Ok sounds good. In the manual it says that it's ok to use OD when towing, to
downshift to D for going up hills. Is that recommended or is it a better
idea to just use D and be on the safe side......???
Not enough info.
Which Yukon, exactly? GVW, wheelbase, engine? You probably
have enough to tow with, but do you have enough to *stop* with?
Also, what kind of hauling? Mountains or flat land? Short or
long trips? Are your horses scramblers or neurotic weavers, or
cool travelers? What kind of towing experience do you have?
What hitch does the Yukon have now, and what brake controller?
See the rec.equestrian archives for much relevant discussion.
Ok, it's a 4dr Yukon SLT so wheel take the wheel base from that. It has the
only engine that I know of you could get for that model that year. (Vortec
5.7) the GVW is 6800 lbs, the towing is mostly flat with some hills but
nothing to steep. The average trip length would be 70 miles return. Both
horses are easy haulers with lots of trailer experience my self with 10
years or so on the horse trailer many before that with a regular travel
trailer. I have the Draw-Tite Activator brake control and the trailer has
brakes on all four wheels. The previous trucks I have had have all been 3/4
ton camper specials with oil coolers and tranny coolers ect. so I didn't
worry to much but this sport Ute thing is a little new to us hence the
trailering question. Oh ya, the hitch is a 5000 lb weight carrying or 10000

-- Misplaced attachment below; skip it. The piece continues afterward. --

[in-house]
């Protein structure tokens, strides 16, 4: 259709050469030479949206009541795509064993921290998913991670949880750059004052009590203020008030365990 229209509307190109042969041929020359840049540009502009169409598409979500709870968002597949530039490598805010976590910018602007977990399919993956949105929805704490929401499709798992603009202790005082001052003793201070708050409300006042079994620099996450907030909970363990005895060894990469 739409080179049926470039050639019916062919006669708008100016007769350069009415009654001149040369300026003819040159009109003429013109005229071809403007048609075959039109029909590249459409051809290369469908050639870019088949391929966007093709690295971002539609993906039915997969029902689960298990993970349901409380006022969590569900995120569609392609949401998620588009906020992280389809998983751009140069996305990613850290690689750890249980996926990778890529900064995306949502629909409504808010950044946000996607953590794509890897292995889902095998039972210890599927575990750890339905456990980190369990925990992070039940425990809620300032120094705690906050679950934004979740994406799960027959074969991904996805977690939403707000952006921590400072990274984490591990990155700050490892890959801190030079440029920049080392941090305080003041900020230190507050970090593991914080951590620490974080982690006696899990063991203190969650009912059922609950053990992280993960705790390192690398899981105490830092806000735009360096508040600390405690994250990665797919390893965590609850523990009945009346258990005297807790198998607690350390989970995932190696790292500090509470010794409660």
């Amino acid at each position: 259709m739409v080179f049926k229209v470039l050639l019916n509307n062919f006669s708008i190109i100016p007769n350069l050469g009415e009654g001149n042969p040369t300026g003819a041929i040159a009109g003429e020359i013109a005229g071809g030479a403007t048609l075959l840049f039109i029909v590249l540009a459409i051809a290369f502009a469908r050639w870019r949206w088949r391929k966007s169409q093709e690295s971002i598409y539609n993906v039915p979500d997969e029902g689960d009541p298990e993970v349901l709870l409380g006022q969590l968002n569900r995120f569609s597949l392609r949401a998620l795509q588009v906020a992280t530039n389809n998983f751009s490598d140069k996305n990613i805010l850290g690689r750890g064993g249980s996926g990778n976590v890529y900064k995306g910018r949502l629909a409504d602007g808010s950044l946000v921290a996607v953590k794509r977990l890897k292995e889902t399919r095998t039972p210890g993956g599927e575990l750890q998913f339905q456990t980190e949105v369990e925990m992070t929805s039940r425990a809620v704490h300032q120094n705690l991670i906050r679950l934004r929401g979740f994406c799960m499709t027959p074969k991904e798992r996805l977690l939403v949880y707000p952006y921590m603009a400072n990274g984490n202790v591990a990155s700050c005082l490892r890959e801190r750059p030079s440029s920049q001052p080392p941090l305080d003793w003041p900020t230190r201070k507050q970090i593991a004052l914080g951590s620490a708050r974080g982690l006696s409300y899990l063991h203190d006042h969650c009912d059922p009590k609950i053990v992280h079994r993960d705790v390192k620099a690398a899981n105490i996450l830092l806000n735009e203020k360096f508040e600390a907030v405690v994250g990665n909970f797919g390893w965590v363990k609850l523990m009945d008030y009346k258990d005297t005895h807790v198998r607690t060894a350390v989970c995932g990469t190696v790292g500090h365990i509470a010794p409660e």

ld weight distributing hitch......
I think you have the equivalent (clone) of a 1/2 ton Suburban.
That is enough to tow your 2-horse trailer in your terrain. It
is not enough to tow more than that. It is just barely enough
to handle your trailer, if you lose the trailer brakes (which
happens more often than you may think!).
If I were you, I would verify the weight of your rig when fully
loaded. Take the trailer with horses to a weighing station or
local dump. Then on another trip, take just the vehicle. You
want to know the actual loaded weight of both the vehicle and
the trailer, *and* the tongue weight of the loaded trailer on
You are pushing the limit on your hitch receiver; consider an
upgrade to the next class.
Remember you are hauling a live load, 2000 pounds of excitable
animal; you need a margin of error.
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